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SIOUX CITY | Whatever happened to poor little "December Morn"? 

Fifty-three years ago this month, the Journal ran two items about a mysterious, aging statue located in a parking lot near the former sites of the Armour and Cudahy packing plants. The name, "December Morn," was given to the statue by Journal staffers. 

The first item, a standalone photo with an extended caption that ran on Dec. 4, 1964, called it a "monument to something or other," and said the statue had "sprung into viewing prominence with the demolition of the Armour plant." 

In an article that ran Dec. 9, Journal reporter Cele Ferner had tracked down a tentative explanation for the statue. 

December Morn

By the time the Journal took these photos in 1964, the so-called "December Morn" statue was in tough shape -- she stood on one remaining leg, and a piece of her figure floated behind her, supported by a piece of rebar.

In the article, a former employment and credit manager at Cudahy named S.R. Cooper (most likely Stewart Cooper, who died in 1986), identified the builder of the statue as a master mechanic at Cudahy, Jack Kolbert. 

According to Cooper's account, Kolbert built the statue in about 1927 or 1928. At that time, the statue and its fountain base were surrounded by a lawn and flowers, and workers would walk past the statue as they went between the two parking lots. 

Flash forward to 1964, and both the Cudahy and Armour plants had been closed and largely demolished. The statue, though still standing, was in sorry shape. 

The concrete lady was propped up on one remaining leg and one piece of rebar, where her other leg had once been. A chunk of her figure floated behind her, supported only by another exposed piece of rebar. 

She stood on top of a concrete base with lions' heads that appeared to serve as fountains. A large pool was the base, decorated with what looked like little Dutch boys.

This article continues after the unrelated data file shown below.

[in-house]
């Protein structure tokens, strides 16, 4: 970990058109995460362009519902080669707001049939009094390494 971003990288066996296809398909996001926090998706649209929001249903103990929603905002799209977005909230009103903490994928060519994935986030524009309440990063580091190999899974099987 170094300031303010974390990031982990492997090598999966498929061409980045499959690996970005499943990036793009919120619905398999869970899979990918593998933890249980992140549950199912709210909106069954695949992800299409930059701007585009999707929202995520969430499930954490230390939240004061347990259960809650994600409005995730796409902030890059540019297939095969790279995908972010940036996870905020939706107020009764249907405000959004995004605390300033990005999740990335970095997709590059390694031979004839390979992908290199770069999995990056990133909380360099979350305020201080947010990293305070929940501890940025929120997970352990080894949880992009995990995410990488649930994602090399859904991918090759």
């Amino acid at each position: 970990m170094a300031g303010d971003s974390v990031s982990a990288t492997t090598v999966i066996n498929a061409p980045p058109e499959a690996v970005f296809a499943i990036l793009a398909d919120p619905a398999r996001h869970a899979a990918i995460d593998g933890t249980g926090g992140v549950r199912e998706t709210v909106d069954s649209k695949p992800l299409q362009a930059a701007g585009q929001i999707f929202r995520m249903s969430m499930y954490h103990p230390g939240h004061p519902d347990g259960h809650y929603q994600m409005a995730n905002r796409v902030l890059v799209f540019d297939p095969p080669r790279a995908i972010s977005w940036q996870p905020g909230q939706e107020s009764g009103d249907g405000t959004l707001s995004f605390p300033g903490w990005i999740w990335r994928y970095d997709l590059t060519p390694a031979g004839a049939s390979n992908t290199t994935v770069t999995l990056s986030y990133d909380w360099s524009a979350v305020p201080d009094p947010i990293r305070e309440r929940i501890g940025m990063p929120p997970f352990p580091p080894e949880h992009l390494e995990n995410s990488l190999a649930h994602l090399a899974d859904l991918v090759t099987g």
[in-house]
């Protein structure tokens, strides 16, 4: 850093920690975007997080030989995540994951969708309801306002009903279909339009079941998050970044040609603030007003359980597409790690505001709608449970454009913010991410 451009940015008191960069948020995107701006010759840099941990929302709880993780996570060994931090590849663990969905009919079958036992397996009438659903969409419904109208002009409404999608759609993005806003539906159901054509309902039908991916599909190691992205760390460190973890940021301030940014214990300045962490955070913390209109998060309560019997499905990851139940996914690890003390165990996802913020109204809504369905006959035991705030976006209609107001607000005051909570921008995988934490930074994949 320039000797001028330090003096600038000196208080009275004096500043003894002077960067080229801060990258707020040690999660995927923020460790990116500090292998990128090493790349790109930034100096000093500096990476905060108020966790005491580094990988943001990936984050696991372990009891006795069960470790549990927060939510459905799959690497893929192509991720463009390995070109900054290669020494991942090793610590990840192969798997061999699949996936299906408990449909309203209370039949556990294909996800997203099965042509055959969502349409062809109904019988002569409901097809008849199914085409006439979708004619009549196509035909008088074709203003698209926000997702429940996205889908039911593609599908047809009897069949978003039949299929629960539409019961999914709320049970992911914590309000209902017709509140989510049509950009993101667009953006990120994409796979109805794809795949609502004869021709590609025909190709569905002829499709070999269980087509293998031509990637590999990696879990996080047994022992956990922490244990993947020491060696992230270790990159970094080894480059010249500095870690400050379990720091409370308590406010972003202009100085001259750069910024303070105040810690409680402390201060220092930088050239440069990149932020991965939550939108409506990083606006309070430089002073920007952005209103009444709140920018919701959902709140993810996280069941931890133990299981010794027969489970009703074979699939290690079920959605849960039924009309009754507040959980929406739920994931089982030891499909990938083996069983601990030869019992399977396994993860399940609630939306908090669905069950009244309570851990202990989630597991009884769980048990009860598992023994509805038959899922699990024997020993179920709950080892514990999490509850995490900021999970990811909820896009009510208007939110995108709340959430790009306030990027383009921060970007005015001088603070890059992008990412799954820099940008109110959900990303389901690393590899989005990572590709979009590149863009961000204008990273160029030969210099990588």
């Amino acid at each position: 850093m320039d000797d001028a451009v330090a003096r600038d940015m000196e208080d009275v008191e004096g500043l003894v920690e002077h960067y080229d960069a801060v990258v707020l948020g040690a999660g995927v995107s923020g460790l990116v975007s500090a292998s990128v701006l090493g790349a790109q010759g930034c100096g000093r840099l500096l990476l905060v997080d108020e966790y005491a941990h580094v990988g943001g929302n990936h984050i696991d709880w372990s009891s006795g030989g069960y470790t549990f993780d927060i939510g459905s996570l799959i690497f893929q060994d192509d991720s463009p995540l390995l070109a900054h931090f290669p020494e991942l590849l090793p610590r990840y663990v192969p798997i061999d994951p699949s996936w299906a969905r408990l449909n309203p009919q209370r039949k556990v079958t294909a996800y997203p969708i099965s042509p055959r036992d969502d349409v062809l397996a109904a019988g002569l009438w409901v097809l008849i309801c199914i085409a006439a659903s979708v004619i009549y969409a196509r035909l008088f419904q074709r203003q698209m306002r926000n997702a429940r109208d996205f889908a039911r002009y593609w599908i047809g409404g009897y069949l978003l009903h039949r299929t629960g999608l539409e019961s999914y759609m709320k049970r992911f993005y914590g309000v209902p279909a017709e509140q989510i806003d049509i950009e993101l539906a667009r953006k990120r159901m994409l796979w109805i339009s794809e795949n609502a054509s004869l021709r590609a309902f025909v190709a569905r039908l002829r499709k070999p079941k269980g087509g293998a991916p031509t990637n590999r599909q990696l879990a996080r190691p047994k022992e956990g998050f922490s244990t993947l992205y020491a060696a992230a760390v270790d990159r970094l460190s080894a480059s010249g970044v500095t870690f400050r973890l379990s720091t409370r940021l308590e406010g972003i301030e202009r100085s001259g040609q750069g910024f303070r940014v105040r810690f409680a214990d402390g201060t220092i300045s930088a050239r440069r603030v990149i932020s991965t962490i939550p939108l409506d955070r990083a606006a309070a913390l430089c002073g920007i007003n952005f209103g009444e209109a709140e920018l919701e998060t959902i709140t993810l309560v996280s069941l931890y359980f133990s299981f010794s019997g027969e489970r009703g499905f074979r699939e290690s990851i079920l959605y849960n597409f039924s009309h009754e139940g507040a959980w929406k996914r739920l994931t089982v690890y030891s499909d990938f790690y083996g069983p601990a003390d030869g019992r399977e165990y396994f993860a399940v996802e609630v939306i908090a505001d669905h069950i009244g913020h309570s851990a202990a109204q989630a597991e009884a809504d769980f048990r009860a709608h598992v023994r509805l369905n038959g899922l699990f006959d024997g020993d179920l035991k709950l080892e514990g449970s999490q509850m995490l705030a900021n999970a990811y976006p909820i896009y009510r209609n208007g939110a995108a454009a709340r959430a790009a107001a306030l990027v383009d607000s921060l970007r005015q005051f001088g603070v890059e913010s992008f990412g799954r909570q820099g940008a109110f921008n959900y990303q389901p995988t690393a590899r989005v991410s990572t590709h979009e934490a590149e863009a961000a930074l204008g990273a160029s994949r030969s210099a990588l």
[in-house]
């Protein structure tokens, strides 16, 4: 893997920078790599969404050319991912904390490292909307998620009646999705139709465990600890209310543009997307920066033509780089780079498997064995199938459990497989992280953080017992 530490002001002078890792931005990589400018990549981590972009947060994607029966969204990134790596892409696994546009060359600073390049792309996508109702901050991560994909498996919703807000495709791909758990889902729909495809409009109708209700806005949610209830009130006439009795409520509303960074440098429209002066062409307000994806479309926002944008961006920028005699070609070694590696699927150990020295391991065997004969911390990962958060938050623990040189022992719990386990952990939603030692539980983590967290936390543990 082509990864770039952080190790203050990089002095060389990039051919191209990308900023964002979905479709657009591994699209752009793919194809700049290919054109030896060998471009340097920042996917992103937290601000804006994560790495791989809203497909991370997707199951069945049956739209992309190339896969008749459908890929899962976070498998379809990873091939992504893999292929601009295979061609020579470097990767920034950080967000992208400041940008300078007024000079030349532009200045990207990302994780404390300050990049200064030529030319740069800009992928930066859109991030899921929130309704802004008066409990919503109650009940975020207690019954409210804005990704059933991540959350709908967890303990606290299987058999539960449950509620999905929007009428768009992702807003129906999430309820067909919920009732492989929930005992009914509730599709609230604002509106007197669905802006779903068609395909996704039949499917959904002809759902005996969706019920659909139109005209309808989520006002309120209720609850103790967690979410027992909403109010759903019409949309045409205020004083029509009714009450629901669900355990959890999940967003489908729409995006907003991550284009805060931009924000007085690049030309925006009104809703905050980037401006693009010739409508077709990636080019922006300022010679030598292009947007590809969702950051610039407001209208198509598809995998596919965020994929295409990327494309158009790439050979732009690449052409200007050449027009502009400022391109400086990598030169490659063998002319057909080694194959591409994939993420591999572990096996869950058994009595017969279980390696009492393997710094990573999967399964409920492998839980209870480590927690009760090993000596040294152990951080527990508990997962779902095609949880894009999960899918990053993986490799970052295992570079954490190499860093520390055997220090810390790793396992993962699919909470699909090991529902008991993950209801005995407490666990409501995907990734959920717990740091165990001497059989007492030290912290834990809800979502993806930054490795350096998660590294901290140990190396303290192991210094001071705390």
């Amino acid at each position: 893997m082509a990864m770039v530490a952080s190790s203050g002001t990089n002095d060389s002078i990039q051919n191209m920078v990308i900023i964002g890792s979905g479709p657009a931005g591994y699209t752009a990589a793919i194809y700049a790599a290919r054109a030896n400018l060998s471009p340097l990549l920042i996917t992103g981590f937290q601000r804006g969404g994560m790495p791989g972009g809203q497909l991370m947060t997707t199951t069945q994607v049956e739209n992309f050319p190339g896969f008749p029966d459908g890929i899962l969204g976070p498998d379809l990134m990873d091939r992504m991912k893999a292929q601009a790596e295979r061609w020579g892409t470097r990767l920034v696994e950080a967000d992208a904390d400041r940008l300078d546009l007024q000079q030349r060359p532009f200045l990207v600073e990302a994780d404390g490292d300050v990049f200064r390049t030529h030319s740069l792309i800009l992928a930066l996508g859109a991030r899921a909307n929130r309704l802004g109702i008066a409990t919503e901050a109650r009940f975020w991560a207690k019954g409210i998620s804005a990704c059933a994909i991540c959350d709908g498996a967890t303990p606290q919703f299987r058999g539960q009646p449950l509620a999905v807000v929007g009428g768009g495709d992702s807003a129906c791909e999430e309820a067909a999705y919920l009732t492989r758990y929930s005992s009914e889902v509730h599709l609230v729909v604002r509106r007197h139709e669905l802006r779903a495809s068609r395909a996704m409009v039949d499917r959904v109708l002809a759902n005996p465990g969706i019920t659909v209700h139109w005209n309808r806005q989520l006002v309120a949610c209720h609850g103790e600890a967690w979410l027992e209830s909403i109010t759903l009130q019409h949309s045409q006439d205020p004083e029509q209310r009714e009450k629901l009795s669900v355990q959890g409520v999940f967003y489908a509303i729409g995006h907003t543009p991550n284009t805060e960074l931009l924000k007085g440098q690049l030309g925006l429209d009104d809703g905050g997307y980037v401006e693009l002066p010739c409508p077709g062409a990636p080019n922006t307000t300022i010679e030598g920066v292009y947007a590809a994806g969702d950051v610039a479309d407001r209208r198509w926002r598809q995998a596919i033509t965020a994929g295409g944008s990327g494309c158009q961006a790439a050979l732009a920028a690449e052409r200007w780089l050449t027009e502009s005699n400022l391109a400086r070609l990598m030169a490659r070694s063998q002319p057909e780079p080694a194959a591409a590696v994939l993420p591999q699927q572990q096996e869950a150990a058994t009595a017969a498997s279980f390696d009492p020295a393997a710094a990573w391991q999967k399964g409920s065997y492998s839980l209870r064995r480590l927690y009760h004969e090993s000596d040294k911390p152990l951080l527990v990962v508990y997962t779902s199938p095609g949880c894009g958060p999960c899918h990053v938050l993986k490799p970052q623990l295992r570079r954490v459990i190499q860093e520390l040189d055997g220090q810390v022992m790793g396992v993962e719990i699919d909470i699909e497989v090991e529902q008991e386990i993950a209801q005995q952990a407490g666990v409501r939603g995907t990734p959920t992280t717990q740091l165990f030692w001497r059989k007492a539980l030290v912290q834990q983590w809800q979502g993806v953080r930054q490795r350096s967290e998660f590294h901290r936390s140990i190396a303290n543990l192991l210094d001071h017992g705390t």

The once-elegant pool was filled with weeds and garbage. 

At that time, the land the statue stood on was owned by the Sioux City Cold Storage Company. The cold storage company was formed by S. David Greenberg, who in the 1950s bought the old Cudahy plant, planning to sell it as scrap. 

Greenberg found, however, that the refrigeration units at the old plant were still in usable condition, and turned them into his cold storage company. Sioux City Cold Storage was sold in the 1980s, though his son and grandson are still in the business, based in the Twin Cities. 

The late Greenberg's son, Dean Greenberg, said he did not have any recollection of the statue at his father's former business. Ron Graham, a former employee at the cold storage business, also said he did not remember much about the statue. 

"I vaguely remember there was something there," Graham said. "But I don't have enough to shed anything on it." 

A manager at the cold storage company, Russell Vogel, said in the 1964 article that "he knows of no plans either to renovate or remove the lovely but weather worn lady." 

The monument's fate today is unknown. Most likely, the faded statue was bulldozed some time after 1964 -- but Tom Munson, archives manager at the Sioux City Public Museum, said that's not a given.

It could be in someone's backyard, or in a junk heap somewhere, or in a barn. The possibilities are endless. 

"Last known whereabouts were from the 9th of December, 1964," Munson said. "And what happened to her after that?" 


Lifestyles reporter

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